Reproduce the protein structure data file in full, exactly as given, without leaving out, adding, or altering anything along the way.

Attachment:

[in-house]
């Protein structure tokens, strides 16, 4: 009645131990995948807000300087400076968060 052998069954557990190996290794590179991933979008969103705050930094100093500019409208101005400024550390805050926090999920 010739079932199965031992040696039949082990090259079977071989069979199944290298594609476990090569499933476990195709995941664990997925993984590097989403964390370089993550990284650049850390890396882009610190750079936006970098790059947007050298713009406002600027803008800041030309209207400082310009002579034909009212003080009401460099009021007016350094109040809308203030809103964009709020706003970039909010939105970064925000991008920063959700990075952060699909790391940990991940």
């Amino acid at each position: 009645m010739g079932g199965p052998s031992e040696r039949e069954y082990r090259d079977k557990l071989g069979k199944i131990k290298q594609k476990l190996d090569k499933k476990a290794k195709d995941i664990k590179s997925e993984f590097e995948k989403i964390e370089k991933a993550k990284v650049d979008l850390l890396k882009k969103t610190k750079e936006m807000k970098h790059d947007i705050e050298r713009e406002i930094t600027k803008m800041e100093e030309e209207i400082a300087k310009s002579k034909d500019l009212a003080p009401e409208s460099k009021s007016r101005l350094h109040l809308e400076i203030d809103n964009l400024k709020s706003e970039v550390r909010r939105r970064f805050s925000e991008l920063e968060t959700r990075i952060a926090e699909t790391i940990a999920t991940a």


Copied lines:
[in-house]
């Protein structure tokens, strides 16, 4: 009645131990995948807000300087400076968060 052998069954557990190996290794590179991933979008969103705050930094100093500019409208101005400024550390805050926090999920 010739079932199965031992040696039949082990090259079977071989069979199944290298594609476990090569499933476990195709995941664990997925993984590097989403964390370089993550990284650049850390890396882009610190750079936006970098790059947007050298713009406002600027803008800041030309209207400082310009002579034909009212003080009401460099009021007016350094109040809308203030809103964009709020706003970039909010939105970064925000991008920063959700990075952060699909790391940990991940």
């Amino acid at each position: 009645m010739g079932g199965p052998s031992e040696r039949e069954y082990r090259d079977k557990l071989g069979k199944i131990k290298q594609k476990l190996d090569k499933k476990a290794k195709d995941i664990k590179s997925e993984f590097e995948k989403i964390e370089k991933a993550k990284v650049d979008l850390l890396k882009k969103t610190k750079e936006m807000k970098h790059d947007i705050e050298r713009e406002i930094t600027k803008m800041e100093e030309e209207i400082a300087k310009s002579k034909d500019l009212a003080p009401e409208s460099k009021s007016r101005l350094h109040l809308e400076i203030d809103n964009l400024k709020s706003e970039v550390r909010r939105r970064f805050s925000e991008l920063e968060t959700r990075i952060a926090e699909t790391i940990a999920t991940a």